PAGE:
College Towns Like Rolla Hit Especially Hard In Coronavirus Economy
ROLLA — Like most small businesses in the U.S., those in college towns are trying to find a way to stay afloat amid stay-at-home orders and social distancing because of the coronavirus.
But they often face a double whammy, with a sizable amount of the population leaving as dorms are closed and classes are moved online. That’s what’s happening in Rolla, home to Missouri University of Science and Technology.
Rolla is a town of about 20,000, and that includes about 8,000 students at Missouri S&T. While an exact count isn’t known, many of those students left campus and the city to return home to complete their classes online.
“It’s especially hard for some businesses in a college town, because you are losing a lot of your customer base with the students leaving,” said Michael Davis, an economics professor at Missouri S&T. “It probably varies quite a bit depending on what the business is. Certain businesses are going to appeal to college students more than other ones will.”
Taco and Burrito Express is one of those businesses. Jose Martinez opened the Mexican restaurant in February just a block away from campus with the idea that students would flock there for reasonably priced food, margaritas and beer.
Martinez said the first month went very well, and the business that employs five people full-time was establishing a customer base.
“We were starting to get pretty much college kids coming in, a lot of them were starting to know that we were there, but pretty much after St. Patrick’s Day, school got canceled, everything just went downhill,” Martinez said.
Taco and Burrito Express tried to convert to curbside pickup, but with the college students gone and the restaurant being so new, it lasted less than a week before Martinez decided it wasn’t worth it to stay open.
“I don’t know if we will be able to reopen when this is over. I hope so, but I just don't know,” he said.
Other businesses that have been around longer are doing what they can to survive. Public House Brewing Company has two locations — one in Rolla near campus and another in nearby St. James.
The restaurant and brewery closed the St. James location, but even with the college students gone, the Rolla restaurant is still open with curbside pickup and delivery.
“We’ve definitely seen a downturn in terms of top-line revenues. But overall, the community, especially S&T, has really rallied,” said Josh Stacy, founder and co-owner of Public House. “A lot of people want to see us make it through. They make a point of ordering from us. In that respect, being local helps.”
Public House also sells beer in cans, both directly to customers and to liquor and grocery stores, which is helping keep the doors open and people employed.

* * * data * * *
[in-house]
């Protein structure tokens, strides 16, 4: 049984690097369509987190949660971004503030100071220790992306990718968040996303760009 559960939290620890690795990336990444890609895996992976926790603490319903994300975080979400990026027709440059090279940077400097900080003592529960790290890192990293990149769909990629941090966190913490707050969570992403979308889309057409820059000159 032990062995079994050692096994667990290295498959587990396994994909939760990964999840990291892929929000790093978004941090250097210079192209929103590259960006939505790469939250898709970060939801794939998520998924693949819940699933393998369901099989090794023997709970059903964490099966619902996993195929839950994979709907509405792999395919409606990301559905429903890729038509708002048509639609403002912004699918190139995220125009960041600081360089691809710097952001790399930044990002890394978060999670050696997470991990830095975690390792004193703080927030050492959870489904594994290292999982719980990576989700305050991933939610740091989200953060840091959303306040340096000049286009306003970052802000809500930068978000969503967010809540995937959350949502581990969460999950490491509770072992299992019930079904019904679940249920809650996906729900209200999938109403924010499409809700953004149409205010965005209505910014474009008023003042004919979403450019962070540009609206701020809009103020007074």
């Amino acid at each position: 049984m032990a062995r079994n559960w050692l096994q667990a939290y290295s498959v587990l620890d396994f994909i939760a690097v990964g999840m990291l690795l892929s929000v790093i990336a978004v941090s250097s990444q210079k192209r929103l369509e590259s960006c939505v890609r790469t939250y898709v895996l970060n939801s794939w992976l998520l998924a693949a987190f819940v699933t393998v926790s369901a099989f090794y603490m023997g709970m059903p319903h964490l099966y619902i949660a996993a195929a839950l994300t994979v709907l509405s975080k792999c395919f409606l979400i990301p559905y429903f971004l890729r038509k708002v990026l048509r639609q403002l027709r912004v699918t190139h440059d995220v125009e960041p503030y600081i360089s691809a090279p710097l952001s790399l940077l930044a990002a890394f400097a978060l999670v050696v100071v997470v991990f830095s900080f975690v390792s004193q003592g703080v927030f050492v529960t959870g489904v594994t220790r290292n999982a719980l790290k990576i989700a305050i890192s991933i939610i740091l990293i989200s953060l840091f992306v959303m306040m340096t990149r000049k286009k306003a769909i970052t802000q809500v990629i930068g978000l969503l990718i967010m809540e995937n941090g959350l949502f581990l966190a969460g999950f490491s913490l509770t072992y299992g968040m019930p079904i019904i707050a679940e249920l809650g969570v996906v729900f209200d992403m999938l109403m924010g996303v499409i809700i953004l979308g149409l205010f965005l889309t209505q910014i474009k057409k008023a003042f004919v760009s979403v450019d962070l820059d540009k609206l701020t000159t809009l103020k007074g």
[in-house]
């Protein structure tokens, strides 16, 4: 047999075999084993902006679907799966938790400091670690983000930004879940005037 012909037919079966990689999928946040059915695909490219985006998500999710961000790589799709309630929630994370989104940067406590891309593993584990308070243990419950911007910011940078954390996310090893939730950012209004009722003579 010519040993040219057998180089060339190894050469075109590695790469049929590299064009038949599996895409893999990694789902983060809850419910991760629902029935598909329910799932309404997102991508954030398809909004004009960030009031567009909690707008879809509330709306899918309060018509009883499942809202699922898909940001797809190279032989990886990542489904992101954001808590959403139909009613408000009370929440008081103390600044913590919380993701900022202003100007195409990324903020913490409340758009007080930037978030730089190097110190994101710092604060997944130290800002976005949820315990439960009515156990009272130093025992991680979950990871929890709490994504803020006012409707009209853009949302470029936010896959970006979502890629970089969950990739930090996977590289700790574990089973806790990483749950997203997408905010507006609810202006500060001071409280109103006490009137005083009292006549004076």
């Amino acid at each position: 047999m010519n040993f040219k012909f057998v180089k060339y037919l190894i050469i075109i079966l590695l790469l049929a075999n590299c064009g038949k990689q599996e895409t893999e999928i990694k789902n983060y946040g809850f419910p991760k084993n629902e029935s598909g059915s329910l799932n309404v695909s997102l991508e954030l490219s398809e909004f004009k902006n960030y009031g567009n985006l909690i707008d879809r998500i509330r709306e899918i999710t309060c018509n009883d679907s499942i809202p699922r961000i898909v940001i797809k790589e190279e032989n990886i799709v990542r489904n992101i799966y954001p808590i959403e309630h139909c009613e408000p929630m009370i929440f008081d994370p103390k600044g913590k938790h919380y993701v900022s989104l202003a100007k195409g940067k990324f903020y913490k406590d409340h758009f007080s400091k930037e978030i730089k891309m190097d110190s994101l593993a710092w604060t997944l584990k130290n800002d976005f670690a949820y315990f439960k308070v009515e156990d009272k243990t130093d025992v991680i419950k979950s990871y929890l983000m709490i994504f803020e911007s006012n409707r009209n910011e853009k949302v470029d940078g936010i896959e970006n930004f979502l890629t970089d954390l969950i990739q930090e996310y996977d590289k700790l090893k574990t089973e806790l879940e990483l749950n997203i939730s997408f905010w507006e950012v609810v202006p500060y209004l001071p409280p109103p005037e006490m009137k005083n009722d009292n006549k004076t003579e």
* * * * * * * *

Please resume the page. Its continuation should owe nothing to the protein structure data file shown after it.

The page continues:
But for the businesses that get support from university faculty and staff, that community support may soon hit a stress point. The state of Missouri is cutting funding to higher education during the current budget year by 15%.
In reaction to that, administrators system wide are taking a 10% pay cut, and there may be layoffs at all campuses, including Rolla.
“We may end up having to release some folks, having to furlough some people,” said S&T Chancellor Mo Dehghani during a recent virtual town hall meeting broadcast online. “We are not there at this moment, but we may end up to that point depending on, again, the dynamic of the situation.”
“I do know we have some difficult, difficult decisions to make. But we will make them with everyone’s welfare in mind,” Dehghani said.
If those layoffs and furloughs come, that will mean even more stress on a town that has seen its population decrease in addition to the other setbacks related to the pandemic.
But it’s not all bad news. While the university is Rolla’s biggest employer, the second largest is Phelps Health Medical Center, the biggest hospital in 50 miles in any direction. That is some help for the local economy.
“I would say Rolla, because you have a university that will have a negative impact, and the second biggest, Phelps Health, is probably having a positive impact, I think maybe that Rolla may be a little more resilient, at least in the immediate term,” Davis said.
But the economics professor said the real question is what happens in the long term, specifically when stay-at-home orders are lifted. And in the case of Rolla, if the university’s students are allowed to come back in the fall and how many of them will.
“The fall semester will be here. We will re-emerge successfully,” Dehghani said.
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